This is a great tutorial and at such a great time! I belong to a great sewing group of 15 ladies and we are starting a serger class this month and going to learn about kits….You rock for sharing this! I would love to have a new rotary cutter to share with the group!

  32. Kristin L
    Posted January 7, 2013 at 5:44 pm | Permalink

    These are fabulous tips! I’m just learning to sew and of course the first thing I want to try is a knit, but I’m a little intimidated! I’ll be sure to follow your and Miranda’s blogs for more great suggestions on knit fabrics this week!

  33. Ashley Jeanne
    Posted January 7, 2013 at 6:07 pm | Permalink

    I was just getting ready to buy the mat and rotary cutter after reading the this post when I came to the drawing. So count me in!

  34. Linda
    Posted January 7, 2013 at 6:19 pm | Permalink

    Another thanks for this great tutorial, particularly finding the grain and trueing the fabric. Would love to add some fiskars tools to my arsenal :)

  35. Rusty
    Posted January 7, 2013 at 7:11 pm | Permalink

    Great info on prepping knits, never shifted my fabric until now!

  36. Kristi Dennis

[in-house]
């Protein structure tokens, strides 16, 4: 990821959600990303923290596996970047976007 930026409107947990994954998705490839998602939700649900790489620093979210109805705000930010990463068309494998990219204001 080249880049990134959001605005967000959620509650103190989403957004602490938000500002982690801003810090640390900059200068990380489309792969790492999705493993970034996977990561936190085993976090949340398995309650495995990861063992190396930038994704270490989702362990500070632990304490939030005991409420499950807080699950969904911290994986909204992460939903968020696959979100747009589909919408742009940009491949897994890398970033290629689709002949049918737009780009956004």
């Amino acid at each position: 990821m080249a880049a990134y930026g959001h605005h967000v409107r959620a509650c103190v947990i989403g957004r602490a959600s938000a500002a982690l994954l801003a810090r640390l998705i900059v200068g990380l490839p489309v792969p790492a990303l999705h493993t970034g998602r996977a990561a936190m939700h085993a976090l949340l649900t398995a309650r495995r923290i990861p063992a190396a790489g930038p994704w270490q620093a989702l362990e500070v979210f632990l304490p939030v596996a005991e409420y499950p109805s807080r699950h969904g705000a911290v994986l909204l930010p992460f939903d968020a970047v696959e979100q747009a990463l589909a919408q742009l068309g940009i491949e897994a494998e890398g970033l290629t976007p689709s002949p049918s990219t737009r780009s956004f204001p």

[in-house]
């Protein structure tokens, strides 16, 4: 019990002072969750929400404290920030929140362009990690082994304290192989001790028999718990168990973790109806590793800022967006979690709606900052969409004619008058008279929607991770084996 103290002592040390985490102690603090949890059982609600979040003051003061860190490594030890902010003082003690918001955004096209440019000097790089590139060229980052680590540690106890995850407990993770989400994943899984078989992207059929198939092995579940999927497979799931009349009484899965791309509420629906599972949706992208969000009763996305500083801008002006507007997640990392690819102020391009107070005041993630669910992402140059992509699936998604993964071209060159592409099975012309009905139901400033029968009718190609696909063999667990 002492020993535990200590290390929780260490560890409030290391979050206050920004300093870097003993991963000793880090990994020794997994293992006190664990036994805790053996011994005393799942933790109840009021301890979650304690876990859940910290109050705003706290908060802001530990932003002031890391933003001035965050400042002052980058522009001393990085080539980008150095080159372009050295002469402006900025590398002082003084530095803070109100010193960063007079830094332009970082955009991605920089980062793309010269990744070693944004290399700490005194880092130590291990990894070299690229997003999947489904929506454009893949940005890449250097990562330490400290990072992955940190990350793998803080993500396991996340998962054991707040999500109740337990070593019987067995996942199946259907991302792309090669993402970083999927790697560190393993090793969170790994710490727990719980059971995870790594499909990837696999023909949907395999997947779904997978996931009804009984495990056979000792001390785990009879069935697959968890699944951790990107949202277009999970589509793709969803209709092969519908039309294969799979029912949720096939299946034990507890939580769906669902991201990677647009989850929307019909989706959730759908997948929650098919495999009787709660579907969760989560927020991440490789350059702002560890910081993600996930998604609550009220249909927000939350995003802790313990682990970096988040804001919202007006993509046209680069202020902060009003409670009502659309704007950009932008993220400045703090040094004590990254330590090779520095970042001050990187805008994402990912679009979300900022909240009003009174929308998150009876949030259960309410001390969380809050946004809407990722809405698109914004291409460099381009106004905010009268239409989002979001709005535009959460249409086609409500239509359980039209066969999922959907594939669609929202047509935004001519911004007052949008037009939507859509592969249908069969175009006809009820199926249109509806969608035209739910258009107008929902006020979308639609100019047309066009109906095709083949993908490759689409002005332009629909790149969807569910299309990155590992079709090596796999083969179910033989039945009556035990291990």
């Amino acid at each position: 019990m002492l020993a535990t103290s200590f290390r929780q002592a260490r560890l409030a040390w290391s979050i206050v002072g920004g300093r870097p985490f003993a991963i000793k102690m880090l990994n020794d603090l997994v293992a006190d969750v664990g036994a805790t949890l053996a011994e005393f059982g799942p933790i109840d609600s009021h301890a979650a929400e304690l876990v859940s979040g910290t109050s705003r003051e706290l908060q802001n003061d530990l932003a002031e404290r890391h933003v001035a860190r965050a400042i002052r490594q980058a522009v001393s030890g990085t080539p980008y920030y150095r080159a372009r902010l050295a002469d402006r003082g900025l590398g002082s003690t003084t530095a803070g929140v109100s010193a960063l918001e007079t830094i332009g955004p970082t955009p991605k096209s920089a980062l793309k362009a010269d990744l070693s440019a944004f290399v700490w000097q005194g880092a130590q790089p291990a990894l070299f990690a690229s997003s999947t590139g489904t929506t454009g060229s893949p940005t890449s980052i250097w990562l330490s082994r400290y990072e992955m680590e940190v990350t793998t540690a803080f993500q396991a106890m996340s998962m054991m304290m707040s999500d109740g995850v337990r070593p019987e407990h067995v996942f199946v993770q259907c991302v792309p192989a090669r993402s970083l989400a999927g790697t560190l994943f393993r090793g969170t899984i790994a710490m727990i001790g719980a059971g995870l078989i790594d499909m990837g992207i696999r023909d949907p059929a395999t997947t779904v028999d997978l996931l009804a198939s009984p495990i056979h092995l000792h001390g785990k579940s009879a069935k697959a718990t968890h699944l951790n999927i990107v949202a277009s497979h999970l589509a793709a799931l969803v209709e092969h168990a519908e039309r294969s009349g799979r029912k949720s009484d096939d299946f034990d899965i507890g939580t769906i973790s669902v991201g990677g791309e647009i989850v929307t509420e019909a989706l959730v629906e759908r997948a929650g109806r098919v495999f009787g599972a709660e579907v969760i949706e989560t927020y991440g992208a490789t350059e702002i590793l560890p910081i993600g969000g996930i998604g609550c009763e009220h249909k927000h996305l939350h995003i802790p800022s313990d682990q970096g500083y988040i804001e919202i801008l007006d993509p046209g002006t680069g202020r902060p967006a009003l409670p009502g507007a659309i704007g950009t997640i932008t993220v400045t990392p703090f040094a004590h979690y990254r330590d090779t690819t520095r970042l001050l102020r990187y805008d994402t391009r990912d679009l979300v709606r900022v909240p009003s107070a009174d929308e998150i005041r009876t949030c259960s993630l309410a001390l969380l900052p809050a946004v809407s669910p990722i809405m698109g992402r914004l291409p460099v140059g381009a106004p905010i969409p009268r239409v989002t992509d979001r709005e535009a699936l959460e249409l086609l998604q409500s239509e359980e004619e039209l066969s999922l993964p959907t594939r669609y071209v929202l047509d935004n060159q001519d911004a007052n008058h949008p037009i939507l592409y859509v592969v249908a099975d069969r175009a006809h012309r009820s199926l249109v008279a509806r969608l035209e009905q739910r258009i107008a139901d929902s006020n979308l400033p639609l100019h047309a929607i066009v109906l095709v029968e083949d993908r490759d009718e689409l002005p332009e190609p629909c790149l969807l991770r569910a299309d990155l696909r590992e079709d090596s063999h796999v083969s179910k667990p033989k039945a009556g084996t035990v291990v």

Posted January 7, 2013 at 8:56 pm | Permalink

    I have tried to sew with knits before but did not have much luck. I am hoping that this informational series will help me a lot. It is so informative already and it has just started. Thank you.

  37. Pat S
    Posted January 7, 2013 at 9:05 pm | Permalink

    I’ve always wanted to learn to sew knits. Thanks for the great information!

  38. Barbara
    Posted January 7, 2013 at 9:22 pm | Permalink

    Thanks for the tutorial and Fiskars for the giveaway! Hope to win. My cutting mat has curled and is hard to use.

  39. Posted January 7, 2013 at 9:47 pm | Permalink

    Thanks for all the wonderful information! :) This novice sewing is trying to soak up as much as she can online and your blog is very helpful.

  40. Posted January 7, 2013 at 9:49 pm | Permalink

    Great post! Cutting knits is always tricky, and new scissors/rotary cutters/blades are always welcome, so thanks for the giveaway too!

  41. Posted January 7, 2013 at 10:04 pm | Permalink

    Amazing giveaway!! Gah soo hoping I win this one.

  42. Anouk
    Posted January 7, 2013 at 11:40 pm | Permalink

    I am really looking forward to this series. I have made quite a few garments with knits but have always used basic, medium weight, medium stretch knits. I have just started using knits with lycra\elastane and really slinky, stretchy knits. I am finding them a little more challenging but I am getting there slowly. The more I sew with them the better I get.

  43. mom of many
    Posted January 8, 2013 at 1:39 am | Permalink

    I just bought a bunk of knit on sale and can’t wait to start sewing. Thanks for the great tips.